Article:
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Demand Drivers

  • Coastal Protection and Restoration Authority (CPRA)
  • U.S. Army Corps of Engineers (Army Corps)
  • Mitigation Banks
  • WHAT IS THIS DEMAND DRIVER?

    The Coastal Protection and Restoration Authority (CPRA) is a state agency that is tasked with implementing a comprehensive restoration and protection plan to protect the Louisiana coast.

    WHAT TYPE OF WORK DOES IT DO?

    The CPRA plans coastal restoration and protection projects that align with coastal master plans revised every five years. But, the CPRA does not lead every project it administers. The CPRA actually allocates to partner agencies the money and authority to lead many master plan projects. The CPRA may plan and design portions of the partner-led projects, but implementation is left to the partners—including the U.S. Army Corps of Engineers and local municipalities, such as Lafourche Parish, Plaquemines Parish, and Cameron Parish— that award contracts to companies. Other master plan projects are fully led by the CPRA, itself, which also awards contracts to companies directly.

    WHAT TYPES OF WATER MANAGEMENT CONTRACTS DOES IT AWARD?

    The CPRA divides its contracting into two types: construction and services. Construction contracts go through a state open-bid process through which the lowest bid is selected, according to state law. Companies that receive contracts directly from the CPRA are “primes.” These primes then, in turn, contract out some project components to subcontractors, or “subs.”

    Services contracts are entirely different from construction contracts. CPRA puts out RFPs or RSIQs for certain regular services about every 18 to 24 months. These regular services are as follows: environmental science consulting, engineering, geotechnical, surveying, and professional land services. For each RFP/RSIQ, upwards of five to ten companies often win what are three-year IDIQ contracts (the maximum allowed by the State), which generally range from $3 to $5 million. IDIQ stands for “Indefinite Delivery, Indefinite Quantity,” which means that the full amount of the contract may not be realized. CPRA issues to contract winners relatively small task orders for services, and task orders vary in their application as needed. A task order can apply to one master plan project or multiple master plan projects. Over the course of a contract, as an example, a given professional land services company may receive ten $200,000 task orders across a range of projects. Regular services are also a component of the planning process. Thus, some task orders may not be associated with a specific project at all or may be associated with partner-led master plan projects. Like construction contracts, a prime-sub hierarchy exists within services contracts. Recently, the CPRA has begun to issue limited service IDIQ contracts that are smaller and allow smaller firms the opportunity to serve as prime contractors. The CPRA has also begun to issue project-specific, rather than IDIQ, RSIQs in the past year.[1]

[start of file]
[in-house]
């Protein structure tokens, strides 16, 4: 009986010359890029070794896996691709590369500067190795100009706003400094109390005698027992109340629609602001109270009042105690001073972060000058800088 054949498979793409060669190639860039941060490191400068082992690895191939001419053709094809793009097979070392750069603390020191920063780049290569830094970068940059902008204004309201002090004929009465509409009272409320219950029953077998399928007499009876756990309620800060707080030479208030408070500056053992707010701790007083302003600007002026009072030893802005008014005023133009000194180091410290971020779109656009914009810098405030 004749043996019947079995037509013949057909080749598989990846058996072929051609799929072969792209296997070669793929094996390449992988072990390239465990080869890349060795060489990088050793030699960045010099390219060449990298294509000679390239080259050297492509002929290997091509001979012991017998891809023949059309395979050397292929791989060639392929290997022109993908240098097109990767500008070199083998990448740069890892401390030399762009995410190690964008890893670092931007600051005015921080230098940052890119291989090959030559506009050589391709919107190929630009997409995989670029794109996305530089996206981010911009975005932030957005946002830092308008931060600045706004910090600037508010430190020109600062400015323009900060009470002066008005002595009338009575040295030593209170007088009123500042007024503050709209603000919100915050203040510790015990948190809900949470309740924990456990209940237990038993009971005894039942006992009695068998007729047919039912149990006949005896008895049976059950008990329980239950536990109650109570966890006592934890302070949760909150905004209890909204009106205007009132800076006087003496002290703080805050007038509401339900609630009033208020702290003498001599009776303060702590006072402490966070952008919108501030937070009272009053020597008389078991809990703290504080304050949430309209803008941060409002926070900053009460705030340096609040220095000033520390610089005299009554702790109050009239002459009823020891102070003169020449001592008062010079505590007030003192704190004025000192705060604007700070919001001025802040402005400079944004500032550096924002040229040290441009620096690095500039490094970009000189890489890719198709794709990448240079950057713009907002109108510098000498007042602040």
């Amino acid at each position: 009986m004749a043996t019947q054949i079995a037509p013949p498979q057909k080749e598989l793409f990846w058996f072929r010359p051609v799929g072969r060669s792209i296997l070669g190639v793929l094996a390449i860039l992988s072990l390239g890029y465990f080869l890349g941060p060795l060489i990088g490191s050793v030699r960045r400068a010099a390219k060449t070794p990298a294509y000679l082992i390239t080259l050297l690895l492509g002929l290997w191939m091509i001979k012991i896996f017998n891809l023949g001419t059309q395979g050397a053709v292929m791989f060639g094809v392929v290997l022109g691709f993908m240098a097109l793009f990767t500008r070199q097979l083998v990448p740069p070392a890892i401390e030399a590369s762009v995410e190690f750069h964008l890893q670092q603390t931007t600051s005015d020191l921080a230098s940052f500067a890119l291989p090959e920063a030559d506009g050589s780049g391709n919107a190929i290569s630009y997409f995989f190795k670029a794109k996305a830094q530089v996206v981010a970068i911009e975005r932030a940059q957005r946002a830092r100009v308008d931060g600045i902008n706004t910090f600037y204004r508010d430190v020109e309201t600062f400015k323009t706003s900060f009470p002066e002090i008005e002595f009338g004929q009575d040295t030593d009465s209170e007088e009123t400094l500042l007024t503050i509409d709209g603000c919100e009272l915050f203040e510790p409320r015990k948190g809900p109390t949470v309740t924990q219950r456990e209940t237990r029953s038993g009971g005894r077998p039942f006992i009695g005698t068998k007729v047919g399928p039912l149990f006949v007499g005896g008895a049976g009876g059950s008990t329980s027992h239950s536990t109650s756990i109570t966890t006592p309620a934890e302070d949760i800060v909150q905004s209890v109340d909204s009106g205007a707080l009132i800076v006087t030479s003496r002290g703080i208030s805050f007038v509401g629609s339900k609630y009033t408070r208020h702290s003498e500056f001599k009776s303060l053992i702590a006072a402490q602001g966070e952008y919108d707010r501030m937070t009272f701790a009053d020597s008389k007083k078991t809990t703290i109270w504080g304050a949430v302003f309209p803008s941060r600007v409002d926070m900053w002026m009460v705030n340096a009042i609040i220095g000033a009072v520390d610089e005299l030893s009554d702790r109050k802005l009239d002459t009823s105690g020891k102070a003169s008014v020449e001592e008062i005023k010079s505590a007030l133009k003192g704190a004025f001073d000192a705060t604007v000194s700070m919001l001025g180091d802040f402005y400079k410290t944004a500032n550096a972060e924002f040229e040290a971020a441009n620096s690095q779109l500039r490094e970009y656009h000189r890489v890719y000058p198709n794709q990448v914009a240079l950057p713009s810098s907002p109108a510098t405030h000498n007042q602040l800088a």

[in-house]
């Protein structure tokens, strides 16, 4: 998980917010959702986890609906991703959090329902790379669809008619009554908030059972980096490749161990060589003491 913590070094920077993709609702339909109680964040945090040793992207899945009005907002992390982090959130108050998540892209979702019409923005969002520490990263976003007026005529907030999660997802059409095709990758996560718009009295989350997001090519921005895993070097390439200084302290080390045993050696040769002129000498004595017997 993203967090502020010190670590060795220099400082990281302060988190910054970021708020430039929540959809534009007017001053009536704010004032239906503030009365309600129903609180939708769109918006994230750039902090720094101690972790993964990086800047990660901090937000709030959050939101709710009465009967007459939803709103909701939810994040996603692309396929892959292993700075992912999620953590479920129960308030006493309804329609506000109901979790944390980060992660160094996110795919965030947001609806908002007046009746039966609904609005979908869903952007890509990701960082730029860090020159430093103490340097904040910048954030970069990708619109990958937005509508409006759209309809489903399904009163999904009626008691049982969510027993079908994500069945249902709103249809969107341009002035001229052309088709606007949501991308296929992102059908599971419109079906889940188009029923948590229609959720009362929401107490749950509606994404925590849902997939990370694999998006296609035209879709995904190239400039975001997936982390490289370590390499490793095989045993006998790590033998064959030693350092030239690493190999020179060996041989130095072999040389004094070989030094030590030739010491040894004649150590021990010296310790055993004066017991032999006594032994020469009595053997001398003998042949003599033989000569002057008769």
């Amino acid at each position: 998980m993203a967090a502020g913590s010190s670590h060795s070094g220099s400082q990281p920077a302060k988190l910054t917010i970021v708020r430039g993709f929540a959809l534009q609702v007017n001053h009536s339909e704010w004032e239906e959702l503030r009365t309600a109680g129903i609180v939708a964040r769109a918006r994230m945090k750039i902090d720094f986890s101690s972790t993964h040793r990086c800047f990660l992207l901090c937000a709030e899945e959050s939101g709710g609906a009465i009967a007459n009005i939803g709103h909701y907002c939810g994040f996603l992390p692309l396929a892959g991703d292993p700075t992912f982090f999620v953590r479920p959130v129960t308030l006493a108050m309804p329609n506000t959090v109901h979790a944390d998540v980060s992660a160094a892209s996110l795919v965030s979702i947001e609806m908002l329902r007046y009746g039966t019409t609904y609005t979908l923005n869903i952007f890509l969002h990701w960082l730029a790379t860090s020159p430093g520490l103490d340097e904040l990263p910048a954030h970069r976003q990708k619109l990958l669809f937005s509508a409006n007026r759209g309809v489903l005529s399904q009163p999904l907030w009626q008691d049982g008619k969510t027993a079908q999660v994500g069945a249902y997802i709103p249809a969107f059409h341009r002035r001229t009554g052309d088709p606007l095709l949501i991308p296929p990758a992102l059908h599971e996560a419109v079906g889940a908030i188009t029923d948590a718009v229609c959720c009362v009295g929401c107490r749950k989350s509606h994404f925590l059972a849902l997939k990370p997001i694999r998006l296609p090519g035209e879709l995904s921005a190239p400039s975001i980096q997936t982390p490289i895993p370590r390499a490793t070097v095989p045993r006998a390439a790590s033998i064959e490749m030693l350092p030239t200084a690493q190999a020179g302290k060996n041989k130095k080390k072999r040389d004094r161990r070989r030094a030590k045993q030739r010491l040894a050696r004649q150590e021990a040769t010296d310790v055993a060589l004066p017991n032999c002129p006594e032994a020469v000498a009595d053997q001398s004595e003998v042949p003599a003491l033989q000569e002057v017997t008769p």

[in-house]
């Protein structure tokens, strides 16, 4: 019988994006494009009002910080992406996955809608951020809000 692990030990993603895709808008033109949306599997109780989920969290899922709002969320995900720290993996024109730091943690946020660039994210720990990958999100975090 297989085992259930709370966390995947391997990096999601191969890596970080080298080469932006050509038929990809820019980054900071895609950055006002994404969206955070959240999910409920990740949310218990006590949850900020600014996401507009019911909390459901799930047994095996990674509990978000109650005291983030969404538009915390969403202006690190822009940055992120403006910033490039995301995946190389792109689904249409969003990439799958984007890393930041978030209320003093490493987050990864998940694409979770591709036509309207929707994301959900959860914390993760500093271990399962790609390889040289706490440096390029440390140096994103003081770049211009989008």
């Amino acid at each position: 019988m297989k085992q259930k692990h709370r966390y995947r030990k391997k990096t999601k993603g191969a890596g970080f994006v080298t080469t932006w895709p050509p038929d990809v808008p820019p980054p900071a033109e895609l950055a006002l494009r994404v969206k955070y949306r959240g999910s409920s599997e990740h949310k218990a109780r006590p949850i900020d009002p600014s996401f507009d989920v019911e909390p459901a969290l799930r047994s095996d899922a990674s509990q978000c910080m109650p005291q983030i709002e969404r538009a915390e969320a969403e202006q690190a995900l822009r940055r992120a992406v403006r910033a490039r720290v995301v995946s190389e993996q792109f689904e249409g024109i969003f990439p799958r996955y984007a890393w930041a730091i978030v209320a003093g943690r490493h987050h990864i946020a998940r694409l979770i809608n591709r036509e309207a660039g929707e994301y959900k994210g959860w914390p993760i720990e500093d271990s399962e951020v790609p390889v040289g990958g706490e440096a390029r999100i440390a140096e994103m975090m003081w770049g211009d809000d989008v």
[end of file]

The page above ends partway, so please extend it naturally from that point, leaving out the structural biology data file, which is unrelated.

WHAT DOES THE DATA SHOW?

    CPRA awarded $61 million in average annual regular services contracts between 2010 and 2016. However, these may not be fully realized because of the indefinite nature of IDIQ services contracts the CPRA typically uses. CPRA awarded $124 million, on average, in construction contracts each year from 2007 to 2014. Construction contracts were a substantially larger portion of CPRA contracts than regular services contracts.

    Source: The Data Center analysis of data gathered from CPRA IDIQ services contracts and LaTrac.

    Source: The Data Center analysis of data gathered from CPRA completion reports, cash transfer data gathered by GNO Inc., and internal CPRA project data.

    Looking ahead, nearly $2 billion in planned projects are funded, in part, for construction or design between FY 2018 and FY 2020. In the Fiscal Year 2018 Annual Plan, the CPRA projects construction costs of $383 million in 2018, $113 million in 2019, and $818 million in 2020. The CPRA predicts services costs (including planning and engineering and design) of $137 million in 2018, $120 million in 2019, and $45 million in 2020. The CPRA also predicts significant operation, maintenance, and monitoring costs averaging $35 million annually over the next three years. Notably, CPRA is considered lean in terms of administration with an average of only 6 percent annually in administrative costs for the foreseeable future.

    Source: Coastal Protection and Restoration Authority, “Fiscal Year 2018 Annual Plan, Section 4: Projections.”

  • WHAT IS THIS DEMAND DRIVER?